Within a week of release, Frankie Goes to Hollywood climbed straight to Number One in the album charts with Welcome to the Pleasure Dome. The controversial group played in Washington D.C. last Tuesday as the American presidential election results rolled in. They have been spotted at most society parties in London this year. Nothing that Frankie does is by accident.
It's all part of the big hustle for success, masterminded by one of the most unlikely 'shadows' in the pop world. A two-year-old company XL Design, operating from a small office in the heart of London's music industry, has become to pop what Saatchi and Saatchi are to politics.
The 'packaging' of Kim Wilde, Wham, Nik Kershaw and Nick Heyward is in the hands of a roly-poly 35 year old. Tom Watkins, managing director of XL, is the stars' guru. He designs their record sleefves, makes their videos and supervises their ads. He even advises where they should live and be seen.
Frankie's clever album-cover showing Picasso-style animals involved in an orgy, and the advertisements with a David Frost voice-over are all devised by XL Design.
Says Watkins: "We did not have to tell Holly Johnson or Paul Rutherford how to dress because they have got it together. The three other band members don't really matter because no one really knows who they are.
"We told the group to be seen at every happening they could. Paul must have been to nearly every important event this year. We didn't have to tell them which parties to go to - Holly and Paul knew instinctively. We do absolutely everything to promote bands, even telling them that they are living in the wrong part of London.
"It is no good living in Knightsbridge or Kensington because they are not credible areas. I would advise potential stars to live in Deptford, Peckham, Millwall or the Isle of Dogs.'
It is not just the new stars who come under the XL 'insurance scheme'. They also take on performers whose careers have waned. But it all costs money.
The price was £10,000 for a fortnight to re-vamp sultry blonde singer Kim Wilde. XL designed a range of stunning leather outfits and made the video for her latest single The Second Time.
Watkins, who runs his empire dressed in baggy tee-shirt and jeans which barely conceal his ample bulk, says about the transformation of Kim Wilde: "When Kim's record company sent her to see me she had no style. She was a jeans and tee-shirt girl, who never had the ability to put clothes together. Kim said she liked the sixties Batswoman and Barbarella style, so she had a number of outfits designed on those themes."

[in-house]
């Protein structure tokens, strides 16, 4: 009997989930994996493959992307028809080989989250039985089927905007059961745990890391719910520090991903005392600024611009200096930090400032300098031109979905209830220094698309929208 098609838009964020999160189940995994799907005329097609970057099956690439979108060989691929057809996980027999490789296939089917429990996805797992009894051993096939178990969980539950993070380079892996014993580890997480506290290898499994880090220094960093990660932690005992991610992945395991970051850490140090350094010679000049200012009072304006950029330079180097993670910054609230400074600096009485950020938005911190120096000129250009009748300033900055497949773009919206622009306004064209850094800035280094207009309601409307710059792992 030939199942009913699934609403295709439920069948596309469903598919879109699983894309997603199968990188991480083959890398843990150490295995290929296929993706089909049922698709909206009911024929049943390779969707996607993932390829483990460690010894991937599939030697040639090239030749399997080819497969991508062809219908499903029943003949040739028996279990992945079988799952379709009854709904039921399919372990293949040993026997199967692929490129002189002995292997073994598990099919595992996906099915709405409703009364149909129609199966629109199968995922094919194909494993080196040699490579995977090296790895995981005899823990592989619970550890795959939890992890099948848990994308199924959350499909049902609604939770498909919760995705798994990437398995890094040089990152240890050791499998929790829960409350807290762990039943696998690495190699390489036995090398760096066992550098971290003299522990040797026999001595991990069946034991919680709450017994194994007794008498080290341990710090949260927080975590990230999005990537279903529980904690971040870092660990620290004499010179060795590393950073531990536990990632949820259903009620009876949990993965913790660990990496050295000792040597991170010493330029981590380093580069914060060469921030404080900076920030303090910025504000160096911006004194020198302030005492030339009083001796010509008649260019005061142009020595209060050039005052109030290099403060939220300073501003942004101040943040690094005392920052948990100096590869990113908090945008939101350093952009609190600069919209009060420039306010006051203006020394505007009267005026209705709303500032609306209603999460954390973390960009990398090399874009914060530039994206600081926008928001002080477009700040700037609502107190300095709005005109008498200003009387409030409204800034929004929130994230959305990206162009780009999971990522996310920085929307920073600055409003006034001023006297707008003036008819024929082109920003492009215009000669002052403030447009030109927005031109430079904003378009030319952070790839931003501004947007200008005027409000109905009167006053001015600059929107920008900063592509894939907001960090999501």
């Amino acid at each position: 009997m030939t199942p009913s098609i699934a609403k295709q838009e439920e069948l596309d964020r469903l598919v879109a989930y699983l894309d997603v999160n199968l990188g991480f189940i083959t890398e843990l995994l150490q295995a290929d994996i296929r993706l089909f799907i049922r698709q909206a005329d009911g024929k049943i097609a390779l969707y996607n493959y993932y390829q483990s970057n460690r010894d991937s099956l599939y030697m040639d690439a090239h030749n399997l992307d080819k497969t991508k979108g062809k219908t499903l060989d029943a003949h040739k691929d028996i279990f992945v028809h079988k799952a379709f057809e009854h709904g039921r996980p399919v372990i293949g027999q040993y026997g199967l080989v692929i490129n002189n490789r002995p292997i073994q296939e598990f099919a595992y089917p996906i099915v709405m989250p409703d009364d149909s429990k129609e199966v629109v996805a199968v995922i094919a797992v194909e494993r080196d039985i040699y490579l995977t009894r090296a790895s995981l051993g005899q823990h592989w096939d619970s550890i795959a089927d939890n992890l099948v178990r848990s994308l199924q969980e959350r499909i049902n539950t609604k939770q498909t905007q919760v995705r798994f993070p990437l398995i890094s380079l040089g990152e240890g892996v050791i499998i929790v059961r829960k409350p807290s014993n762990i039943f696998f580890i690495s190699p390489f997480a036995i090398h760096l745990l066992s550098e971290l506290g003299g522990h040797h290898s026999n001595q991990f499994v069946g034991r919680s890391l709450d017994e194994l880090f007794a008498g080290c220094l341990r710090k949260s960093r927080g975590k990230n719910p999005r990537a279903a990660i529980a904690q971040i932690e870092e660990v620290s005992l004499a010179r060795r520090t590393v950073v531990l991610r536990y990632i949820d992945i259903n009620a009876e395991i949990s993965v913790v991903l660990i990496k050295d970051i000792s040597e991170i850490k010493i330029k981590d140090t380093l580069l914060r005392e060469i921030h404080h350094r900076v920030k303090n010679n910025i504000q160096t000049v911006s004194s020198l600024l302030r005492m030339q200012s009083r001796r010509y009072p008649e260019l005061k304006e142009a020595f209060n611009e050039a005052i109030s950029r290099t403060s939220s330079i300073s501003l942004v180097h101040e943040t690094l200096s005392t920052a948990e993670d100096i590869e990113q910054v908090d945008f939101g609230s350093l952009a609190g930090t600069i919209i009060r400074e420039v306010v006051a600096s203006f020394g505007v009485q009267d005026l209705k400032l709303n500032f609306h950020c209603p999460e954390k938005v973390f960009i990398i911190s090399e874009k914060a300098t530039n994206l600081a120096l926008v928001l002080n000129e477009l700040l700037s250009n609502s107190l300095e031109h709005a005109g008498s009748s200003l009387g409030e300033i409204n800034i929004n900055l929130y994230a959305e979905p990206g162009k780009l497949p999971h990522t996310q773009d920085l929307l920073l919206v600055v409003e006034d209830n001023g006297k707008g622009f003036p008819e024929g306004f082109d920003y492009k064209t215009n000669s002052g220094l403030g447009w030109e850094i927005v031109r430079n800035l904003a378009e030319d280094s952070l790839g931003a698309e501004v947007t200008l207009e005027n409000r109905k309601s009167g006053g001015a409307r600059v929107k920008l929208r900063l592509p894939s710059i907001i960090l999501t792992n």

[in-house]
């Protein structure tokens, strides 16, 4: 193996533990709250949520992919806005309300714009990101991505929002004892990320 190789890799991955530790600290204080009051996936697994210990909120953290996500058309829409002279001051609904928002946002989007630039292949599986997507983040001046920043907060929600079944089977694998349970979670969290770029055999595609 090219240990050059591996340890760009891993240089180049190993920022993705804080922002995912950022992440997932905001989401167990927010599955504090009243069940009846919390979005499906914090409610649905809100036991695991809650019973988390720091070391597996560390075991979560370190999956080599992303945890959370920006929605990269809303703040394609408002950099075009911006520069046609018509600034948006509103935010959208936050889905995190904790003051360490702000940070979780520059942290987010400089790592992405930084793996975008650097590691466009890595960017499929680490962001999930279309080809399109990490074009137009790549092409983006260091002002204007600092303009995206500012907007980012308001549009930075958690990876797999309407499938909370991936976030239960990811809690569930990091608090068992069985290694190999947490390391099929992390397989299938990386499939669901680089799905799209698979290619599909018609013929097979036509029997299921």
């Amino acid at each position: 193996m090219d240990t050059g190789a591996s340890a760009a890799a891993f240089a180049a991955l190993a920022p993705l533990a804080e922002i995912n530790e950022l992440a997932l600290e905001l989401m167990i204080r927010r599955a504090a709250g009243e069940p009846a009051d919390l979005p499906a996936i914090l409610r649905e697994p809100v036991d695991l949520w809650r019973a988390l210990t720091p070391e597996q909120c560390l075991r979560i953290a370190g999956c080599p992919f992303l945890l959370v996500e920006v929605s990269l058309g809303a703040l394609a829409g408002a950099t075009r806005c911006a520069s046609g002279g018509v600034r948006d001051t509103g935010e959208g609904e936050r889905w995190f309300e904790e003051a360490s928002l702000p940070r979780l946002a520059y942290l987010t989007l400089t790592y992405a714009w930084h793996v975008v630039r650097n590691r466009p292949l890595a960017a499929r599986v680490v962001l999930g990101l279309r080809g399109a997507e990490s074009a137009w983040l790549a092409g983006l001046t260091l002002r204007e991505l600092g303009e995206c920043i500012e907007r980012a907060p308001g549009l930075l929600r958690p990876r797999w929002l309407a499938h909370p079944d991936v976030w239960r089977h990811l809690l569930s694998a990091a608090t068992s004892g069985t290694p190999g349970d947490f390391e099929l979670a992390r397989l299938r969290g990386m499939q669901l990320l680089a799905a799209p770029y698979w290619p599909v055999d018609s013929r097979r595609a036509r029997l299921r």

We wrapped her in bandages for her video which was shot in a collapsed futurist set. We prodded and pushed her around, tucking bits of her in here and there, but in the end we got what we wanted."
Pretty-boy star Nik Kershaw came to XL worried that he only attracted teeny-boppers. Says Watkins: "His manager put him into Gary Glitter-style clothes which made him look ridiculous, especially as he is only about five feet tall. He ended up looking like something between a trussed turkey and a mini-model. He never really wanted to be a teeny-bop idol. He was just made into one, so we had to reverse the process without losing any of his fans. We turned him into something more sophisticated - someone with credibility."
In his Human Racing video, Nik Kershaw almost looks hunky and tough, which was achieved by putting him in simple but expensive clothes and clever shots.
The plastic boys of pop, Wham, even went to XL for advice. They were given a sleeker, more sophisticated-looking image, wearing smart Italian suits. XL also designed the graphics and shot their video.
Nick Heyward has always been a snappy dresser but Watkins advised him "to get away from the coy-boy-next-door image and change his musical direction." Heyward's new Warning Sign video sees a more adult star, singing a fast number in a bright red nightclub.
So who will be the equivalent of 'Frankie' next year? Watkins believes he already has them under his wing - Pet Shop Boys and Spelt Like This. He's working on their image now!